Correct me if I am mistaken: GOVERNMENT OF THE PEOPLE BY THE PEOPLE FOR THE PEOPLE! Is that not the idea.

    When you need protection from the people you elect. Then you have the wrong system.


  45. Ivan McKee says:

    @ Tamson

    That effect occurs outside Scotland as well for sure (and most of it is outside Scotland, and that will continue), but the dynamic in Scotland has changed based on latest Westminster VI and that isn’t factored into the uniform swing analysis that is being quoted.

    For sure Labour across the UK will still enjoy a significant advantage in votes vs seats, but what is happening in Scotland will impact that effect by about 10-12 seats, which is significant in a tight race.

  46. Donald says:

    Tory Party conference – anybody in there younger than 80?

  47. Vronsky says:

    “anyone in Scotland who’s counting on a UK Labour government (rather than independence) to provide them with protection from the Tories”

    Are there such creatures, who expect dragons to protect them from dragons?

  48. pmcrek says:

    Sort of on topic, but its an argument I have been making for a while, Westminster is actually a proportional electoral system.. no seriously.

    The goal of boundary commissions are to provide both the Labour and Tory party with a level of inherent bias in the system that is proportional to one another.

    This is “Fairness” Westminster style. At the moment the Tories win 30% more seats than they are due from their vote and Labour win 37% more seats than they are due. Obviously its the 7% difference thats really undemocratic…

  49. No No No...Yes says:

    Here are a couple of belters from the recent speech by Margaret Curran MP, Shadow Secretary of State for Scotland:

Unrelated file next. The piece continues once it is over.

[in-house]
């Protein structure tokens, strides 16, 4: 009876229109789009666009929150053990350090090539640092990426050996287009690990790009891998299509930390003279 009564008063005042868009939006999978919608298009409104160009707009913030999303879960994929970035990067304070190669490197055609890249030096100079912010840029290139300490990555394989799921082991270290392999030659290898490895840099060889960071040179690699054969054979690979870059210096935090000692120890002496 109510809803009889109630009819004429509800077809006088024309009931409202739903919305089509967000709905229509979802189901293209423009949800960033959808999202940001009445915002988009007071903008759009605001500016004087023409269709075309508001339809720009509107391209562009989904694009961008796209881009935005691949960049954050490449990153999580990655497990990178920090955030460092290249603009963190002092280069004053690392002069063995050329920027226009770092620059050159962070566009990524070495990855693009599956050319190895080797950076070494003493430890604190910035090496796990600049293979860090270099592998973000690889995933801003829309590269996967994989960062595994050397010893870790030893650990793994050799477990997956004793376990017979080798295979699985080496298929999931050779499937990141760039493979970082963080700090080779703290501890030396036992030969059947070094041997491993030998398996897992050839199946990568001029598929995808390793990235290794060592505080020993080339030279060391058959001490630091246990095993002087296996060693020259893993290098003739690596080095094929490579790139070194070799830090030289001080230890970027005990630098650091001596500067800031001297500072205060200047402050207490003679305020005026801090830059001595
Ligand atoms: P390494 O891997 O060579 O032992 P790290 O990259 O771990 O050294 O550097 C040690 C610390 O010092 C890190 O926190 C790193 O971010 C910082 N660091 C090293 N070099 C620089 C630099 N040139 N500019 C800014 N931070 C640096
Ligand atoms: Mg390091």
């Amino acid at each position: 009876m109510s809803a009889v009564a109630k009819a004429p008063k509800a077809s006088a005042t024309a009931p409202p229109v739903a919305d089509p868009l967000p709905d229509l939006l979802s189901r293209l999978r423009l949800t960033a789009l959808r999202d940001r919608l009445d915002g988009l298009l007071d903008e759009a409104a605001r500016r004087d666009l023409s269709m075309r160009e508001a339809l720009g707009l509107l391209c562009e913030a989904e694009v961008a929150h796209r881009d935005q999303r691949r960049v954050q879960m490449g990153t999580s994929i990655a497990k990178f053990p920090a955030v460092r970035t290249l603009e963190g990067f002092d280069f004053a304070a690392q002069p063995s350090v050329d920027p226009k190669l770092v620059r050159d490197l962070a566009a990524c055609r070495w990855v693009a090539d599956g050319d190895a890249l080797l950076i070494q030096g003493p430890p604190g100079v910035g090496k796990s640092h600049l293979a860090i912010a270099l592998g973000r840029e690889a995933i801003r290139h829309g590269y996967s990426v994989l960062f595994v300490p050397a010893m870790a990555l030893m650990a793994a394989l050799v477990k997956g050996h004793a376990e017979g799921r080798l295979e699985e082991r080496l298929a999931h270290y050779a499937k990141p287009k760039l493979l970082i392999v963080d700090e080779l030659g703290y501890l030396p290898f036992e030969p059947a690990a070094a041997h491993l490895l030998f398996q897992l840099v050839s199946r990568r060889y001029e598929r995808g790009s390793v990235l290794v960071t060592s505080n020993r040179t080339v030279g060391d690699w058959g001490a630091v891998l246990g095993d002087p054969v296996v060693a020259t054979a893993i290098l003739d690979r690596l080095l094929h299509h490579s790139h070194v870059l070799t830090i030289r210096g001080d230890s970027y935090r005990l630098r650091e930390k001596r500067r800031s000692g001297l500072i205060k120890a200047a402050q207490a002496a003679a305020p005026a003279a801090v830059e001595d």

1. “The White paper- it couldn’t answer the single most important question that people needed an answer to. What would be our currency? ”

    Really, check page 110 of the document: “They (Fiscal Commission) concluded that retaining Sterling as part of a formal monetary union with rest of the UK will be the best option.

    2. “As Gordon Brown has pointed out, our union is more successful at redistributing wealth than any union in history.”

    Yeah, from Scotland, the North and South West of England to the South East of England.

    There were many more rants from Mags, but I’m sure you get the gist of it. However, in fairness to her I liked the closing statement:

    “And in the words of John Smith, in one of the final speeches he gave, here in Oxford in November 1993: Instead of accepting things as they are, think about the way things could be.”

    Shadow Scottish Secretary, the people of Scotland agree with you on that one, we are going to Vote Yes for a better future.

  50. Robert Kerr says:


    Don’t forget the “carers” for the infirm and/or demented. Do “carers” count as attendees?

  51. SquareHaggis says:


    Just received my Spring Edition of Mobil E&P’s Courier Magazine.
    Not available online but I gave a hary copy I could scan.
    Interesting article on “Peak Oil Theory”

    From what I’m reading, they’re ramping up for BIG things happening in the Shetland area 2014, apparently it’s set to become a supplier of 17% of UK output.

    Major investments, exciting times etc. etc.

    Nothing like what’s being portrayed thru the tully.

  52. Donald says:

    O/T (apols)

    Women for Indy crowdfunding site

    The polls suggest that more female Yes votes are needed for us to win.

  53. Rev. Stuart Campbell says:

    “Are there such creatures, who expect dragons to protect them from dragons?”

    Judging by the last Holyrood election, at least 600,000 of them.

  54. Juteman says:

    I’m starting to enjoy Fridays even more than usual. The conversation at work on a Friday tends to be more interesting, as folk discuss weekend plans. Last Friday I was surprised to hear 2 folk coming out for Yes, one of whom I had down for a definite No.
    Today, another workmate declared he was voting Yes. Mind you, he is only a young lad, and his reason was more of a ‘fuck it, it would mean a great party’.

  55. Wp says:

    Juteman, “it would be a great party” is a better reason than any no reason I’ve heard.

  56. M4rkyboy says:

    Sorry folks,completely OT but it angered me so much that i had to share it.

  57. Ayeman says:

    You are spot on with your correction of the Record View perpetuating the myth of Darling as the saviour of RBS. I too e-mailed the Record and pointed out that the US Federal Reserve had bailed out UK banks with a total of I trillion dollars. Unfortunately Harry, unless your contribution included reference to “Salmond – Bad Bad Man”, “Union Good” the chances of publication are slim.